Defendant would ordinarily be deemed to have waived its right to
remove the case. However, resolution of this issue is complicated
by the unorthodox language used in the clause here, which states
that "jurisdiction of all legal disputes shall be decided in the
Supreme Court." The precise intent of this provision is unclear:
it makes little sense on its face, and the awkward phrasing
suggests that it reflects an incomplete revision of language that
existed in a prior version of the agreement. Omitting the clause
"jurisdiction of" yields a provision establishing state court as
the proper venue to the exclusion of federal court, while
omitting "decided" yields a provision that appears to grant
non-exclusive jurisdiction to the Supreme Court.
The difference is significant since the Second Circuit has held
that "`[w]hen only jurisdiction is specified, the clause will
generally not be enforced without some further language
indicating the parties' intent to make jurisdiction exclusive,'
while `if mandatory venue language is employed, the clause will
be enforced.'" John Boutari & Son, Wines and Spirits, S.A. v.
Attiki, 22 F.3d 51, 52-53 (2d Cir. 1994). In other words, if the
parties' agreement stipulates that a state court shall be the
venue for a dispute, the defendant's right to remove the case
to federal court would be deemed waived; removal would
necessarily move the case to a venue other than the one in the
agreement. However, if the agreement only establishes that a
state court shall have jurisdiction over a dispute, the right
to remove the case would not be affected; personal jurisdiction
over a defendant is an issue distinct from the question of where
a trial will be held.
Because there is an ambiguity in the clause, the Court must
interpret it against the drafter. Albany Savings Bank v.
Halpin, 117 F.3d 669, 674 (2d Cir. 1997); Pullman, 477 F. Supp.
at 443. In this case, it is undisputed that the agreement was
drafted by the Plaintiff. Accordingly, the Court interprets the
ambiguous forum selection clause to only establishes that New
York State Supreme Court shall have jurisdiction over this
dispute, not to require that it be the venue of the action. Such
a conclusion is justified by the facts of this case: the
Defendants are residents of the state of Pennsylvania, and there
is no evidence to suggest that they would otherwise be subject to
the personal jurisdiction of courts in New York. Nevertheless,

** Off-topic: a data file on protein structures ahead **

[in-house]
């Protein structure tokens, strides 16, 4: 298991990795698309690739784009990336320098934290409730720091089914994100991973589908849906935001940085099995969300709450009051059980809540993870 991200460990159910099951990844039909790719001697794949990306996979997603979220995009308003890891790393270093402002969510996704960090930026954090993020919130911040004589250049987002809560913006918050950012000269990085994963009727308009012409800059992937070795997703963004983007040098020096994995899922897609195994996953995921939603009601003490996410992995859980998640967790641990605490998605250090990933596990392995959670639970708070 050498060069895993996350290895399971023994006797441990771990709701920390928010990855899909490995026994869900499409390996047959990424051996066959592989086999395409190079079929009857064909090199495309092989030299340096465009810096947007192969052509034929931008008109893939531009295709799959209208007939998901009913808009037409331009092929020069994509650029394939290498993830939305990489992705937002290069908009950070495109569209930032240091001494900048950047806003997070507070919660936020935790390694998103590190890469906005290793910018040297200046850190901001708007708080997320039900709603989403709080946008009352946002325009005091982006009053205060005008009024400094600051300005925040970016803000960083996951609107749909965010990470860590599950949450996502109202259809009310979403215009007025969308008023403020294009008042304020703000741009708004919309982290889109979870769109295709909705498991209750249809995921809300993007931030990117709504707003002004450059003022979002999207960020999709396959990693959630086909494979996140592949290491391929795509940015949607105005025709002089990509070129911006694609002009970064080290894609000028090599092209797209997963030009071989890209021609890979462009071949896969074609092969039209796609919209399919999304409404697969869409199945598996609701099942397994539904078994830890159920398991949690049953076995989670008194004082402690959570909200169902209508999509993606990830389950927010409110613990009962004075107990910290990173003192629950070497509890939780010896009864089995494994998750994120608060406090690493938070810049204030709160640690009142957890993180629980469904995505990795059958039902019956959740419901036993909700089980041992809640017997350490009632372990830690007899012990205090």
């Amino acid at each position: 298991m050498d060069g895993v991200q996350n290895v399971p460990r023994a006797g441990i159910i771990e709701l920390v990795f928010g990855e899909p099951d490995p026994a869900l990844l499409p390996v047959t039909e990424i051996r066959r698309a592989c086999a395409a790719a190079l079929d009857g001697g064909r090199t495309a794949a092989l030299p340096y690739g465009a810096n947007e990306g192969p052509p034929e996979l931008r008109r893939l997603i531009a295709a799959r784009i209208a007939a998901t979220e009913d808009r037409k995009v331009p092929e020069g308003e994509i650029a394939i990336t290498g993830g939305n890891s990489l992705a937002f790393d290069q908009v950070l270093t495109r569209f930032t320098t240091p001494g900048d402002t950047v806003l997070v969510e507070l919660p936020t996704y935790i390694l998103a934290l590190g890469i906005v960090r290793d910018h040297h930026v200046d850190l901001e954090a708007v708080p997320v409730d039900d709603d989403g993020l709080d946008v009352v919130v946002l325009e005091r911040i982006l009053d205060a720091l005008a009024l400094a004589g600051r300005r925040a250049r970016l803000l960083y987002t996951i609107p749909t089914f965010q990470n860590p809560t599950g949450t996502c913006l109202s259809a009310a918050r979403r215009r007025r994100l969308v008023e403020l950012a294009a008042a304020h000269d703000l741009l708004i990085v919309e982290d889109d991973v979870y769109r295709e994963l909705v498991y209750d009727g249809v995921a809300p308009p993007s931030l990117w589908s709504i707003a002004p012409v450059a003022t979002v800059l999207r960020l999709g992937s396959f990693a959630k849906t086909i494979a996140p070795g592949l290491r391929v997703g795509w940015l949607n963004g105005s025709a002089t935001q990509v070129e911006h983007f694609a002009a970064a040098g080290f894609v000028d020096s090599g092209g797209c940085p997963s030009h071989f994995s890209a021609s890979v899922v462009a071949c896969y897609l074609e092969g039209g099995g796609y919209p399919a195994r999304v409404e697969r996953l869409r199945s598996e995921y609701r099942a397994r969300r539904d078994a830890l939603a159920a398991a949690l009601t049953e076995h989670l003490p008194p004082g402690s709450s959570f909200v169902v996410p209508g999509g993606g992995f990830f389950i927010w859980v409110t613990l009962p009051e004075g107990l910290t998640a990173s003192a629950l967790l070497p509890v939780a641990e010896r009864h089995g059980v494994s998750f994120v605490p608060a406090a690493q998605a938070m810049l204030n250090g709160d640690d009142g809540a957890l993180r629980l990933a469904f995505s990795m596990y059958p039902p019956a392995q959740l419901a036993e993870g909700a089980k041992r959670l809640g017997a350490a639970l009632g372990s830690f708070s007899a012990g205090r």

nothing in the clause suggests that this jurisdiction is intended
to be exclusive. Accord Boutari, 22 F.3d at 52 (clause
declaring that Greek courts will have jurisdiction over "any
dispute" did not provide for exclusive jurisdiction in Greece).
In any event, even if the forum selection clause could be read
as the Plaintiff suggests, the Court would nevertheless deny the
Plaintiff's motion to remand on the grounds that the Plaintiff
has waived its right to insist on the designated forum. In New
York, when a party disregards a forum selection clause and sues
on a contract in an unauthorized forum, it waives the forum
selection clause on the claims it pursues. Pirolo Brothers, Inc.
v. Angelo Maffei and Figli, SAS, 1989 WL 20945 (S.D.N.Y. 1989);
see also In Re Rationis Enterprises, Inc., 1999 WL 6364
(S.D.N.Y. 1999) ("a forum selection clause will be deemed waived
if the party invoking it has taken actions inconsistent with
While the Plaintiff attempts to distinguish Pirolo by
pointing out that its decision to commence this action in Nassau
County resulted from its corporate offices moving there during
the life of the contract, the Court fails to see any difference
between the two cases. In Pirolo, the plaintiff and defendant
had an agreement requiring disputes to be litigated in Italy,
although the defendant had litigated several suits under the
contract against the plaintiff in New York to collect on certain
unpaid transactions occurring under the contract. Id. When the
plaintiff then commenced a new suit against the defendant for
unpaid commissions under the contract, the defendant invoked the
forum selection clause. The court held that by ignoring the forum
selection clause in the earlier actions, the defendant waived the
clause, but only for those particular causes of action previously
sued upon. Here, the Plaintiff seeks a remand of the exact action
that it previously filed in violation of the terms of the forum
selection clause. Under these circumstances, it is appropriate to
deem the Plaintiff to have waived the benefits of the clause for
the purpose of this action.
A court will enforce a forum selection clause unless doing so
would be unreasonable or unjust. Jones v. Weibrecht,
901 F.2d 17, 18 (2d Cir. 1990), citing Bremen v. Zapata OffShore Co.,
407 U.S. 1, 15, 92 S.Ct. 1907, 32 L.Ed.2d 513 (1972). Here,
enforcing the term of the contract by remanding the case to
Nassau County would be unjust to the Defendants who bargained for
the right to be sued only in Supreme Court, Suffolk County.
Because the remedy of remand sought by the Plaintiff would not
have the effect of bringing about the situation the parties
apparently bargained for, the Plaintiff's motion to remand is
DENIED. The parties are directed to immediately contact the
chambers of United States Magistrate Judge Michael L. Orenstein
to set a date for an initial conference and to establish a
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